RBS fails stress test

Royal Bank of Scotland has failed the 2016 Bank of England banking stress test.

However the regulator said it has approved remedial action that RBS is already taking to improve its resilience to financial shocks.

In aggregate the Bank of England said the UK banking system is currently capitalised to support the UK in a severe economic scenario.

The 2016 test was the most severe test applied to banks yet. In many ways the scenarios tested are worse than conditions during the financial crisis; in particular the stress tests project UK house prices falling 31%.

The stress test is a worst case scenario, and the Bank of England’s main baseline projection is in fact for the capital positions of UK banks to improve in aggregate in 2017.

Laith Khalaf, Senior Analyst at Hargreaves Lansdown commented:

‘RBS is still the weak link in the UK banking chain, almost a decade after the financial crisis came close to wiping the bank out.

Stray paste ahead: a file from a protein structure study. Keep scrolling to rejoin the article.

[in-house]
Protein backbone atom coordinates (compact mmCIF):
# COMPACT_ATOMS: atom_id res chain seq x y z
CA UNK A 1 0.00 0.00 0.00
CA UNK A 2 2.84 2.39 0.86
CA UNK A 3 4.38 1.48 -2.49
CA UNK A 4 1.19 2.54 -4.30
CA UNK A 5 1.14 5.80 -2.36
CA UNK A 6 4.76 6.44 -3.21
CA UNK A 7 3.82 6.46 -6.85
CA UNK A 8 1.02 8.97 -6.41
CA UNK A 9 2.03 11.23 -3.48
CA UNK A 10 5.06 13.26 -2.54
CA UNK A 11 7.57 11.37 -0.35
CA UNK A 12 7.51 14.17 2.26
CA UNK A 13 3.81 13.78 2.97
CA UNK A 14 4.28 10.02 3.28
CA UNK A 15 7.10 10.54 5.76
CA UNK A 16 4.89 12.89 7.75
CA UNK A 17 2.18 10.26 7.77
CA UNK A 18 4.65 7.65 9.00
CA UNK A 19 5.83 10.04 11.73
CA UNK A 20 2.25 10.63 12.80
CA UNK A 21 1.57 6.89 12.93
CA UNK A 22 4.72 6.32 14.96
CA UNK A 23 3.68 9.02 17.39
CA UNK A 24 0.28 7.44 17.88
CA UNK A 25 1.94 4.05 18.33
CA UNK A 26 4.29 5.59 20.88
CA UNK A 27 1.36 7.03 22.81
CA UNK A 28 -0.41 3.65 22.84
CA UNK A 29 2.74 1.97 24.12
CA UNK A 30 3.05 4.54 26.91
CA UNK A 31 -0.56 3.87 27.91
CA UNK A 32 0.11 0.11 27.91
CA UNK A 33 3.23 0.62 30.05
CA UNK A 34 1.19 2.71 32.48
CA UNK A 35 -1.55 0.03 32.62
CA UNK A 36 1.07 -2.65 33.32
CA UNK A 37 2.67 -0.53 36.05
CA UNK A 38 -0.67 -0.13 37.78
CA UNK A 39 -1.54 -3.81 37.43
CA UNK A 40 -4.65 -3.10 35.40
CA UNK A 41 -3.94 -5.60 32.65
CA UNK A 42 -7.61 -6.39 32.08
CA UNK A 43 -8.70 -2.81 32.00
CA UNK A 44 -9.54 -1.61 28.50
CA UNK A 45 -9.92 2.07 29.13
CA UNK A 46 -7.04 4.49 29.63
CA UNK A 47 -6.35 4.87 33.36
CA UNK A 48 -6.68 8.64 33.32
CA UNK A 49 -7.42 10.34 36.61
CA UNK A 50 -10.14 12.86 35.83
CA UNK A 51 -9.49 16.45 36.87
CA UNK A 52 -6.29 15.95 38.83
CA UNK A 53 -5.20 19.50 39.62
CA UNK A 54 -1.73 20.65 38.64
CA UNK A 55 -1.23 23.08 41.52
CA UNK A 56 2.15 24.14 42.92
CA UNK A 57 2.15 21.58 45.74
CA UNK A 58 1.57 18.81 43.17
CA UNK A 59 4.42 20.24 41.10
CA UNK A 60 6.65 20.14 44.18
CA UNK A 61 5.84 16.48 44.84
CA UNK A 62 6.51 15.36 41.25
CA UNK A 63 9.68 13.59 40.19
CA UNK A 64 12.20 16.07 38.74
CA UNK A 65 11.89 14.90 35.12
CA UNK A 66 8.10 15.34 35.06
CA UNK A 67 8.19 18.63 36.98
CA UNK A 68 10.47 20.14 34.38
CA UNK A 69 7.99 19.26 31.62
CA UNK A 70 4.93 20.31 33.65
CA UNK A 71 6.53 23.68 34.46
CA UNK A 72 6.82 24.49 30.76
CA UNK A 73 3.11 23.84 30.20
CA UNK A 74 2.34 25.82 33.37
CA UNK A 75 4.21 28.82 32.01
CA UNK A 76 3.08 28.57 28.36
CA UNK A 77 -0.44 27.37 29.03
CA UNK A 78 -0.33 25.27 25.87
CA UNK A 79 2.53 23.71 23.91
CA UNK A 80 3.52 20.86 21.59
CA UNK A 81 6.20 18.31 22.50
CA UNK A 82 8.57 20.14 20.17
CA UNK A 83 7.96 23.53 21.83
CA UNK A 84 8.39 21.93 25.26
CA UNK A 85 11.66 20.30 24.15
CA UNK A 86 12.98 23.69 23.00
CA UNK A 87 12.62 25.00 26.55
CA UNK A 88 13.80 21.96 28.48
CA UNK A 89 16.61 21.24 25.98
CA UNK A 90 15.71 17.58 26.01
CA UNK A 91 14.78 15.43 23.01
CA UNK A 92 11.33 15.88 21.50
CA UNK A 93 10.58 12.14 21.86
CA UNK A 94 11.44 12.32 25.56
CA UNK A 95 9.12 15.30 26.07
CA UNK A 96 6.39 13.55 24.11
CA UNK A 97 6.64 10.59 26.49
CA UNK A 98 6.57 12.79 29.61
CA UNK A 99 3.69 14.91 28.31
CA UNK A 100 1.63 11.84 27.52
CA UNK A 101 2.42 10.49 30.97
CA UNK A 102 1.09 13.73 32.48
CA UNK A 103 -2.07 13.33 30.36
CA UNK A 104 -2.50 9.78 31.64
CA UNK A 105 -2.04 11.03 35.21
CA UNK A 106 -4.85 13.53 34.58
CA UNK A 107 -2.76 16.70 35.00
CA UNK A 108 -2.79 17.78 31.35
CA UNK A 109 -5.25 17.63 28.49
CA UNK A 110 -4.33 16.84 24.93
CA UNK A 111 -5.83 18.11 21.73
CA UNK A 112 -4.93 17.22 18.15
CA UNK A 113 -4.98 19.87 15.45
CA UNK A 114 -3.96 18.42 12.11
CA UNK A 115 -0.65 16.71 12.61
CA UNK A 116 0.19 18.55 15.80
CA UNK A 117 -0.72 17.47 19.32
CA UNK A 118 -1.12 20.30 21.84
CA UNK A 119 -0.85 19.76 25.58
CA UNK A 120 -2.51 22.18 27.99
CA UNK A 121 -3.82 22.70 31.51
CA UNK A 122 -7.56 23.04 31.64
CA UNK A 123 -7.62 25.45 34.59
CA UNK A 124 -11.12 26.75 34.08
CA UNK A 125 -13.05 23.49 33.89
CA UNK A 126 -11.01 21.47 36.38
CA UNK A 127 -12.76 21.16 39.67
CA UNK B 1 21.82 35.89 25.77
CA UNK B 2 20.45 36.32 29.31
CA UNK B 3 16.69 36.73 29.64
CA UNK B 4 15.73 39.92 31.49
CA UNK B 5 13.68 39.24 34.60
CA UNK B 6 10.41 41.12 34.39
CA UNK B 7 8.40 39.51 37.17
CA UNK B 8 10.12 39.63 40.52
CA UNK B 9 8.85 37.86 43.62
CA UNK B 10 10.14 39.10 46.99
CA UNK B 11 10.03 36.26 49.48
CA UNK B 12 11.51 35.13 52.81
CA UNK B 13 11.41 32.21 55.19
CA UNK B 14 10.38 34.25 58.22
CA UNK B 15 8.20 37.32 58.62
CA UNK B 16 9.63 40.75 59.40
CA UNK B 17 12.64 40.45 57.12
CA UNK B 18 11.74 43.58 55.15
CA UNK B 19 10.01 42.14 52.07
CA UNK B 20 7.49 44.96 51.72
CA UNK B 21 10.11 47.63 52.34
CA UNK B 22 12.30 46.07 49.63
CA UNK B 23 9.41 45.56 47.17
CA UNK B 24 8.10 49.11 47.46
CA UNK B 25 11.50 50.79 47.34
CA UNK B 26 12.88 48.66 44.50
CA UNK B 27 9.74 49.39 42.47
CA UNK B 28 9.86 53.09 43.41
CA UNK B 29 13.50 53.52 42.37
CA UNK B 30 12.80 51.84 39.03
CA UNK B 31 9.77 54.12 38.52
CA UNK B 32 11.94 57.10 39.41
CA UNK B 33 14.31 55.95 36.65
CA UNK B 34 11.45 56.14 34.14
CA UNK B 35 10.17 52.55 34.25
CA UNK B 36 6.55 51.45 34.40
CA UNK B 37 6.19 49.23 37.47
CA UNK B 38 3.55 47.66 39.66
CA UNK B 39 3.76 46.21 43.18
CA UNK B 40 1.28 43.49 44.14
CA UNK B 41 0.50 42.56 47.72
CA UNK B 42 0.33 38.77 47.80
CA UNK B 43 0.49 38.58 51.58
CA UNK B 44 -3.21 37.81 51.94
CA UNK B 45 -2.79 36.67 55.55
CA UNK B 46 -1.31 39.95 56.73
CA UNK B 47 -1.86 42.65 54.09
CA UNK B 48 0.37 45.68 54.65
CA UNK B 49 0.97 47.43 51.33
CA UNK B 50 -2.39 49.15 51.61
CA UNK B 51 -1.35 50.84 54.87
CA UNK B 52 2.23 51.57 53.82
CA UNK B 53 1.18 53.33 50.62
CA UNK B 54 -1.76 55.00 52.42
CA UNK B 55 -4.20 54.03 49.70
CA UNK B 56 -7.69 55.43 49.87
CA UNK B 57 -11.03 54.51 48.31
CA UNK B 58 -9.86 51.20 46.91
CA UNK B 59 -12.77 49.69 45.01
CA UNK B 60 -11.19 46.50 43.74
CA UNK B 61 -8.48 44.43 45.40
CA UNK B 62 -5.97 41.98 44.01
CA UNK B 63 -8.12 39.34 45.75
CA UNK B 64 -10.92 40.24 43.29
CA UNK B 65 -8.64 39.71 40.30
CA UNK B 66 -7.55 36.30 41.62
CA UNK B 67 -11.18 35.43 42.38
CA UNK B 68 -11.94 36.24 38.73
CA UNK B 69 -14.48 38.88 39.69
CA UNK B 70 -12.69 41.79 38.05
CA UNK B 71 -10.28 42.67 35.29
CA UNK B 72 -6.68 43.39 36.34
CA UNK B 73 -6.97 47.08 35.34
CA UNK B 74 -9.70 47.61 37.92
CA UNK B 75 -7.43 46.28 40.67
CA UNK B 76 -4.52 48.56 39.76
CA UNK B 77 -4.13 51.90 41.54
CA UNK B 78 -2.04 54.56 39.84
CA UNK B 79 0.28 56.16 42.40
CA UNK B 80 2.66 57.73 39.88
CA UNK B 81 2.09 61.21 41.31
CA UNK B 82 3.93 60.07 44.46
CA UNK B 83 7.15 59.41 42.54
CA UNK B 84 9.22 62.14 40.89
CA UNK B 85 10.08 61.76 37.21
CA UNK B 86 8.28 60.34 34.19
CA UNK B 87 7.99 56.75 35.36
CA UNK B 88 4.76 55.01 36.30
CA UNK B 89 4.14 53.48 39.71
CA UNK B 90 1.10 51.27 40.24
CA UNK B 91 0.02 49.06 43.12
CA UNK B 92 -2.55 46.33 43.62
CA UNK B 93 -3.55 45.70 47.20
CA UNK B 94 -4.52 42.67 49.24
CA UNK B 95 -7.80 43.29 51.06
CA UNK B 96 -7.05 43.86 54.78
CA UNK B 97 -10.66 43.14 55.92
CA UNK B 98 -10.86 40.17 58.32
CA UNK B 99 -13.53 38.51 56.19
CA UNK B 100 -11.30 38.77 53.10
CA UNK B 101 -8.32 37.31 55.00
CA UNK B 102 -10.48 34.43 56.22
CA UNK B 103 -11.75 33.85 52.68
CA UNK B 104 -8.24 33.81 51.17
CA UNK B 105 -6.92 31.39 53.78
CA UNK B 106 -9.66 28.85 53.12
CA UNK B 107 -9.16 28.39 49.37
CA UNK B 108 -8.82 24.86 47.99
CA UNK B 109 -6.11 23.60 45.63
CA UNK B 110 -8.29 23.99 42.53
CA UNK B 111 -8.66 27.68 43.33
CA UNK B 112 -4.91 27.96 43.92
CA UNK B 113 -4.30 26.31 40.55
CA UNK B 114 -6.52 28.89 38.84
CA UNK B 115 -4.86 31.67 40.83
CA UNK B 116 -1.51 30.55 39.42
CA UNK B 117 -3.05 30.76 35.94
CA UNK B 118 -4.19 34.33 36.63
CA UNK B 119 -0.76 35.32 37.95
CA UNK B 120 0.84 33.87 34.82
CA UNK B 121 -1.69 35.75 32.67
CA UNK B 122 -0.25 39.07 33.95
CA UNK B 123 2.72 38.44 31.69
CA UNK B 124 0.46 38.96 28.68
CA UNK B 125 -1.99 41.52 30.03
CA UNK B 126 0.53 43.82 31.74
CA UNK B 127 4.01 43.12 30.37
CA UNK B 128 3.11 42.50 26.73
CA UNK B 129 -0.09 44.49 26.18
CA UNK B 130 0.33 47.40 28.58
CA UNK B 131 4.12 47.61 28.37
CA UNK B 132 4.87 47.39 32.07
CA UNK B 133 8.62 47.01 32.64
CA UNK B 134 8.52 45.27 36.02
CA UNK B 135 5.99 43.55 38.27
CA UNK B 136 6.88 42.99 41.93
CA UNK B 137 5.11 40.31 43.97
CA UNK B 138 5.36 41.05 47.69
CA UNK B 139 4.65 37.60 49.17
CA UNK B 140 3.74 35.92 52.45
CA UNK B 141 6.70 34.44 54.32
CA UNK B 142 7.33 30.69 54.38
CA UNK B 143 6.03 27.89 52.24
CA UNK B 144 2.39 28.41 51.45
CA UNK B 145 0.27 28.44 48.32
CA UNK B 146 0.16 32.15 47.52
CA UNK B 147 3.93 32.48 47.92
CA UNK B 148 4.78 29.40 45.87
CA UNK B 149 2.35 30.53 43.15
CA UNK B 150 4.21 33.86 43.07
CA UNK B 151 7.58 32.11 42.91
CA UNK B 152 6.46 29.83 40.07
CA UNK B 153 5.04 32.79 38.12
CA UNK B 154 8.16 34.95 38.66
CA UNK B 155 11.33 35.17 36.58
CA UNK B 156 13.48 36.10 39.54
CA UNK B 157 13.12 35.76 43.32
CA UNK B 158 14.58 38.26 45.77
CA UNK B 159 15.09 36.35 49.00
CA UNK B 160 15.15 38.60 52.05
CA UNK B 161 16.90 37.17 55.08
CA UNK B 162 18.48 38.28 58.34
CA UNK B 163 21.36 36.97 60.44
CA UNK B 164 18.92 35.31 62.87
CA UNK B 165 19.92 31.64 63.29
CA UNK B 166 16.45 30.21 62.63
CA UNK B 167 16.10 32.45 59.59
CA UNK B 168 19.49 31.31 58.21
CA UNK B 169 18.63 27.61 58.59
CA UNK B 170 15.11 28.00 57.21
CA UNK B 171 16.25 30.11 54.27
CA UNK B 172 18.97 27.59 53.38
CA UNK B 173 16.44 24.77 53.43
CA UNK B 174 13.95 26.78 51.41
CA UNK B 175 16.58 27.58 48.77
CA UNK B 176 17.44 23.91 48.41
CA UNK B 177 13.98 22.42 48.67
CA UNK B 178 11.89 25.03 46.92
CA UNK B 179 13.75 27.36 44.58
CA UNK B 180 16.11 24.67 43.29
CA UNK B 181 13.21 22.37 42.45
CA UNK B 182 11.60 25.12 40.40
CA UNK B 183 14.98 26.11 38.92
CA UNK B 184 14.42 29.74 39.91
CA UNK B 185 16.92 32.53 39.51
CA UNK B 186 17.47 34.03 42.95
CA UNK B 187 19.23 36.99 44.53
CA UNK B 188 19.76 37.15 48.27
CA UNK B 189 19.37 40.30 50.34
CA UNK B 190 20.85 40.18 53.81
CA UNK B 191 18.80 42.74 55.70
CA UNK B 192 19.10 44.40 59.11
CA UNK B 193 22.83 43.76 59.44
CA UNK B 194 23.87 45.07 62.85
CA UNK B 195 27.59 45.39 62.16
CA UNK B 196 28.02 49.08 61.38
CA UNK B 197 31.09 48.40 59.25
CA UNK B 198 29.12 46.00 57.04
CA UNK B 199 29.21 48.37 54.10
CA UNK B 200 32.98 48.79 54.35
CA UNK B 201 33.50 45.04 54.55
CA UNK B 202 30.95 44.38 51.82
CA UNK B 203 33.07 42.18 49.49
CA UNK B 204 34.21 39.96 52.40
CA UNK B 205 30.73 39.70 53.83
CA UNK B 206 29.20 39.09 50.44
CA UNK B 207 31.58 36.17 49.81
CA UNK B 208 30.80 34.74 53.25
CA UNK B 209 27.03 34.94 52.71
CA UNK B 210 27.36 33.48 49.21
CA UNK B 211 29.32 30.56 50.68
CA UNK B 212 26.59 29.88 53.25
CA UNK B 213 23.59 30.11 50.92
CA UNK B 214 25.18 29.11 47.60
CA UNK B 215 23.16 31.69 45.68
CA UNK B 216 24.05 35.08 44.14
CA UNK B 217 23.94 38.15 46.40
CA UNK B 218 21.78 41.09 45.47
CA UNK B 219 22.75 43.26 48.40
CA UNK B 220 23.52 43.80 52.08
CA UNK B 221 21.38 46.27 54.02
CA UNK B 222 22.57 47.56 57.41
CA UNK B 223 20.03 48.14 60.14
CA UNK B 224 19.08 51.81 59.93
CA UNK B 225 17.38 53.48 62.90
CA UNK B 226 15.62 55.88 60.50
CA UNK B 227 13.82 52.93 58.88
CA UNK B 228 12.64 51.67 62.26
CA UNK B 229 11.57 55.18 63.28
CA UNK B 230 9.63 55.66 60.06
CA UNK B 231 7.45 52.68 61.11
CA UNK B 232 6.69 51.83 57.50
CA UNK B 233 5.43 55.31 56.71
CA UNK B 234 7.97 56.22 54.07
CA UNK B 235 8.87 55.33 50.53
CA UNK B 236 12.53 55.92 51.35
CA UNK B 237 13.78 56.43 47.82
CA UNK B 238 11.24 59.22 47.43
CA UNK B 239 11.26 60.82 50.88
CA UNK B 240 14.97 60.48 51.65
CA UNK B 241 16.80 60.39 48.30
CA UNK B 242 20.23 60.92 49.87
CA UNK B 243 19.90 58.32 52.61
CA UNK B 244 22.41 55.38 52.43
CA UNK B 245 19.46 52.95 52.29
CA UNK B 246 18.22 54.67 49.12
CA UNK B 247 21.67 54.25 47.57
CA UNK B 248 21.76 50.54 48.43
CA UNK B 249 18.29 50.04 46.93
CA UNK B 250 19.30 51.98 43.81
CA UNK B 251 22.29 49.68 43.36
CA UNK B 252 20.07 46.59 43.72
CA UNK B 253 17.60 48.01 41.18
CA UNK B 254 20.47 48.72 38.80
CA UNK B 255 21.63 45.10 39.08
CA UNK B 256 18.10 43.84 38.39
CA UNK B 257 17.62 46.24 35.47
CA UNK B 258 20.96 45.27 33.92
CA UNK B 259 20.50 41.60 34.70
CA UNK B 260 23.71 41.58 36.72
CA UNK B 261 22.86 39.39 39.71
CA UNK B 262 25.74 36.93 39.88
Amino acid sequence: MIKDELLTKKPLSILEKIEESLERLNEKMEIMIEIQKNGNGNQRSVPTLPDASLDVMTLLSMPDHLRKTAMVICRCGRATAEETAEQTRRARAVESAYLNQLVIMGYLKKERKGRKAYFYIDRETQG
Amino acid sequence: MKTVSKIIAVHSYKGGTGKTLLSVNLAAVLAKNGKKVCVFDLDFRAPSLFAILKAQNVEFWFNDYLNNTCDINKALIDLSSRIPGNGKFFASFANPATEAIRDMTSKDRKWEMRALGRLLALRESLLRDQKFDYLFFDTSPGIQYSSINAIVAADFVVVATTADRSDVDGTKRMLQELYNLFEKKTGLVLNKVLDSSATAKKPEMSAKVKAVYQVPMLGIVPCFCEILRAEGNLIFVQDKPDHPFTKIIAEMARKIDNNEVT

On the face of it the bank currently has a high capital buffer, but the 2016 stress test reveals than under extremely severe economic conditions, that would quickly be eroded.

Unlike most of its peers, RBS doesn’t have the luxury of a dividend which it can cut to support its capital position. The bank is still in the process of restructuring its business, not to mention spinning off Williams & Glyn, as well as facing potentially hefty misconduct costs in the US, all of which serve to weaken its hand.

However RBS is in no immediate danger, barring a repeat of something akin to the financial crisis, and it’s important to bear in mind that the 2016 stress test uses an extremely severe economic scenario to challenge the resilience of the UK banks to financial shocks.

Indeed the point of these tests is to identify inadequacies which require remedial action, and to that end RBS has submitted a revised capital plan which has been accepted by the regulator.

The good news from the stress test is the regulator believes that as a whole the UK banking system is in a good position to weather a particularly nasty economic storm.’

(Source: Hargreaves Lansdown)